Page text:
Mortgage rates back down below 3%

The average 30-year-fixed mortgage rate slipped back down to 2.99% for the week ending Oct. 7, according to Freddie Mac’s latest PMMS survey. The week before, rates had made it above the 3% mark for the first time since June.

Sam Khater, Freddie Mac’s chief economist, said in a statement that rates remain close to 3% as a result of continued unknowns in the financial markets, as the pandemic lingers on. Mortgage rates typically move in tandem with the ten-year U.S. Treasury yield, which was 1.53 for Oct. 6.

“Mortgage rates continue to hover at around three percent again this week due to rising economic and financial market uncertainties,” said Khater. “Unfortunately, with the expectation that both mortgage rates and home prices will continue to rise, competition remains high and housing affordability is declining.”

The previous week, the average 30-year-fixed mortgage rate rose 13 basis points to 3.01%.

A year ago at this time, the 30-year fixed-rate mortgage averaged 2.87%. The 15-year fixed-rate mortgage averaged 2.23%, down from last week when it averaged 2.28%.


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Mortgage rates have been kept low in part because of the Federal Reserve’s massive monthly purchases of $120 billion in U.S. Treasury bonds and mortgage-backed securities. The central bank has signaled that will eventually come to an end, however, and it is expected to begin to taper off its purchases when substantial further progress is made in the labor market.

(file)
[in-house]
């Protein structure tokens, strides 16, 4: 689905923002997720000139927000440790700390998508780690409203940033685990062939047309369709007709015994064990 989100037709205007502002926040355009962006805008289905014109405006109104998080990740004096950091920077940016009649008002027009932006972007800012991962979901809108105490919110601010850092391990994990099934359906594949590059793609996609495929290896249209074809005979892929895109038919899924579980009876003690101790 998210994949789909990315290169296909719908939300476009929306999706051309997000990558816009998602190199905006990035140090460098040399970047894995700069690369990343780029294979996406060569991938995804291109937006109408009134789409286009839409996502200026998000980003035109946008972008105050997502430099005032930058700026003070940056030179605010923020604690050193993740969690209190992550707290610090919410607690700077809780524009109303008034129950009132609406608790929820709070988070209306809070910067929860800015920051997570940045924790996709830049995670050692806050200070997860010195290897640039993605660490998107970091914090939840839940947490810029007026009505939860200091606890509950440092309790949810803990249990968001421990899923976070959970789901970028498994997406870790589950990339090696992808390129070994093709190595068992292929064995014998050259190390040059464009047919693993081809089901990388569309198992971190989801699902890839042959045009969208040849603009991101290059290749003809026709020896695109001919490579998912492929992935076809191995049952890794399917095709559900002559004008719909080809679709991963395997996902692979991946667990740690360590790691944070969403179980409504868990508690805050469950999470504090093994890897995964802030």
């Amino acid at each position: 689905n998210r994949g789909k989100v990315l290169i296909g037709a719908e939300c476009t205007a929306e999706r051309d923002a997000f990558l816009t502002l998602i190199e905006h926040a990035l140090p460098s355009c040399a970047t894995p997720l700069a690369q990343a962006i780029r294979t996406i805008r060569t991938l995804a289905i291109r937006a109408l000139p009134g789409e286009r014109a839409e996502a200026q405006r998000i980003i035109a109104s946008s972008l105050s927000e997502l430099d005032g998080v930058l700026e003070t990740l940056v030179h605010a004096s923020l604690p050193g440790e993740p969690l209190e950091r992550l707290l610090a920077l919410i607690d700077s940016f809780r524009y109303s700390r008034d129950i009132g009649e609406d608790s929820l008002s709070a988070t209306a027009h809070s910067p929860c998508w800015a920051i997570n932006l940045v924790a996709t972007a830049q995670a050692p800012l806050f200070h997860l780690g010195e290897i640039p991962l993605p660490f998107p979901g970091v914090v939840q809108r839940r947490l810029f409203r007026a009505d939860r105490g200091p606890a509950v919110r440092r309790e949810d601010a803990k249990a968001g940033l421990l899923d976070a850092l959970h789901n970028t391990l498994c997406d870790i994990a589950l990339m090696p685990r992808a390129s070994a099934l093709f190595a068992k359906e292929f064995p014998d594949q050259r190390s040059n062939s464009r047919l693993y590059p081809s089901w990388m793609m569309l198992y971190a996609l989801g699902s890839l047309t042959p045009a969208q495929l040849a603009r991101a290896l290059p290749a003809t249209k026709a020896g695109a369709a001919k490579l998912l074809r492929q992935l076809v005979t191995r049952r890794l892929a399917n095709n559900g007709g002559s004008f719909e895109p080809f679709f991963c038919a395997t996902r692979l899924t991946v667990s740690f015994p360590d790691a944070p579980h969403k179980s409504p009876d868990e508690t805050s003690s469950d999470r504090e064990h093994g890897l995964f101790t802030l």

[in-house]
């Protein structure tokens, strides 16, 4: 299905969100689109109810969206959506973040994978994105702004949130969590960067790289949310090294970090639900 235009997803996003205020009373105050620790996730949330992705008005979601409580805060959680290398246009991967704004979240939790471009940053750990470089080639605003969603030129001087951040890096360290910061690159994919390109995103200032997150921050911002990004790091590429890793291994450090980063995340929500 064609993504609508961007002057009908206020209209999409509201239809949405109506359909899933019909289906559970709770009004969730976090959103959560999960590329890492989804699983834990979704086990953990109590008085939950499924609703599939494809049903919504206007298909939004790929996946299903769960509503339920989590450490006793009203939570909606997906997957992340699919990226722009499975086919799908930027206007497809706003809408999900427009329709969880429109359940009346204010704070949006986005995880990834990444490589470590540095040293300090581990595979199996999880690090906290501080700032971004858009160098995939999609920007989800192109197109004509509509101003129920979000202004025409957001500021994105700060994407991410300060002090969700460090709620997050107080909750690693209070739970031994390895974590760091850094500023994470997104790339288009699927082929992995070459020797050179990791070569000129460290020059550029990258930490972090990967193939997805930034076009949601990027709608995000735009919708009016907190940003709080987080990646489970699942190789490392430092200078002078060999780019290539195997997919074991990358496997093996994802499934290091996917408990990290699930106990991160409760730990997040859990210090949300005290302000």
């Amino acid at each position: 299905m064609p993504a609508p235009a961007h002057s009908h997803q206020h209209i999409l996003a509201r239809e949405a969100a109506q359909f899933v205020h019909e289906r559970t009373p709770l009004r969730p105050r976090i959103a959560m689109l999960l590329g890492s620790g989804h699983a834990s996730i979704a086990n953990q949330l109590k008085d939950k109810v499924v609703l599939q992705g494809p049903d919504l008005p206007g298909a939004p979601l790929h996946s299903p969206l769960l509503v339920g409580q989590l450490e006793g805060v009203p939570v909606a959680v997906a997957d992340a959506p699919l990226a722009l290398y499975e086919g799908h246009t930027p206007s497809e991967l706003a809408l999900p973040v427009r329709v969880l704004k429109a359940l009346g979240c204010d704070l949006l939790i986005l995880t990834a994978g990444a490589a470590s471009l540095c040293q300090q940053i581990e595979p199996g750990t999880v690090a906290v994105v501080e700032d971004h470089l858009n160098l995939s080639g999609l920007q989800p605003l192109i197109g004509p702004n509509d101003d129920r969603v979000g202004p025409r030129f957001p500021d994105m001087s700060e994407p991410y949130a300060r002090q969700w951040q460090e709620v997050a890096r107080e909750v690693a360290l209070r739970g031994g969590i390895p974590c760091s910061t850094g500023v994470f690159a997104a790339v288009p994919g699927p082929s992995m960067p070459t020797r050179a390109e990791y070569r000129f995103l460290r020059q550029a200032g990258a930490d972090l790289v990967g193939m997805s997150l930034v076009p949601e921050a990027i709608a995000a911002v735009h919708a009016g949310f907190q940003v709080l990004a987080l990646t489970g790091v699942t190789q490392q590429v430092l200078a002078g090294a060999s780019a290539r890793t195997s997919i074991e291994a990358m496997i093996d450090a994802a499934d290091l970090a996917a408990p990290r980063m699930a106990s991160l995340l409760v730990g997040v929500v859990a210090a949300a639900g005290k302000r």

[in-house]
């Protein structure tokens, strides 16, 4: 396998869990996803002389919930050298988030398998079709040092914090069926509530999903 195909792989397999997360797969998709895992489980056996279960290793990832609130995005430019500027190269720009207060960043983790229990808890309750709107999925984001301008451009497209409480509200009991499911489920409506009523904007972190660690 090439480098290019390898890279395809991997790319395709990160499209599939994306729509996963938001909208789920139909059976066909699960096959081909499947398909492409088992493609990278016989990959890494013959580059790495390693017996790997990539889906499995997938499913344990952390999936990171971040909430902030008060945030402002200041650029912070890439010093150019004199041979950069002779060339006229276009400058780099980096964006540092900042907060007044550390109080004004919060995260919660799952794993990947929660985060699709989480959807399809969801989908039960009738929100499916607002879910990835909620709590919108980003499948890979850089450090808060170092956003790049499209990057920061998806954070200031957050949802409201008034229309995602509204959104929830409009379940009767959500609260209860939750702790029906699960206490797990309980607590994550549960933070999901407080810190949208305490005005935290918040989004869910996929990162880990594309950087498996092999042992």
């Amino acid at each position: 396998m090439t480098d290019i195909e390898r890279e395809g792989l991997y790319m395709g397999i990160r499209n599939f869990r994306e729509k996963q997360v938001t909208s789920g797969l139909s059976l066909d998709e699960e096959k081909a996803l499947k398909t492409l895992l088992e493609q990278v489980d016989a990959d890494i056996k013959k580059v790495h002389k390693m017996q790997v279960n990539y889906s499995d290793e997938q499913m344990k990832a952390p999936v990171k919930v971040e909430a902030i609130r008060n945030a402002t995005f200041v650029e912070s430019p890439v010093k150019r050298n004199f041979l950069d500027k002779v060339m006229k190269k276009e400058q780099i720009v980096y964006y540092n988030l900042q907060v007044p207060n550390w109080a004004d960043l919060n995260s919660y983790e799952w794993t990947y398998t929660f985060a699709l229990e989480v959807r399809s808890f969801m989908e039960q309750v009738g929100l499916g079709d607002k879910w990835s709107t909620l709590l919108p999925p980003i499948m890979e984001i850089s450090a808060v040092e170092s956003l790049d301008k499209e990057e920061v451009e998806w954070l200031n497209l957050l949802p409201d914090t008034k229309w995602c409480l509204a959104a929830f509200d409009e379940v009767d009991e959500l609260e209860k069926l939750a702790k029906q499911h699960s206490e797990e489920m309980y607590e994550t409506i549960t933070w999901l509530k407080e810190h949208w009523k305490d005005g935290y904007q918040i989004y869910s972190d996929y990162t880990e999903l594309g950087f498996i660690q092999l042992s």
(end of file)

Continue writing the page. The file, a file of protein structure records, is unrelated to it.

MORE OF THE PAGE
Although rates remain at historic lows for now, market observers do expect rates to climb upward, eventually. Even a modest increase in rates could deter borrowers from seeking to refinance their mortgages.

This week, a sharp decline in refinances in turn led to an overall decrease in mortgage application volume, per a report from the Mortgage Bankers Association. The refinance index dropped 10% from the week prior, its lowest level in three months. Purchase activity, meanwhile, decreased a modest 2% from the previous week.

Overall, the mortgage application index was down 15% compared to the same time last year, driven by a larger year-over-year decrease in the refinance index and a more modest decrease in the purchase index.

Joel Kan, MBA’s associate vice president of economic and industry forecasting, said that “higher rates are reducing borrowers’ incentive to refinance, as declines were seen across all loan types.”

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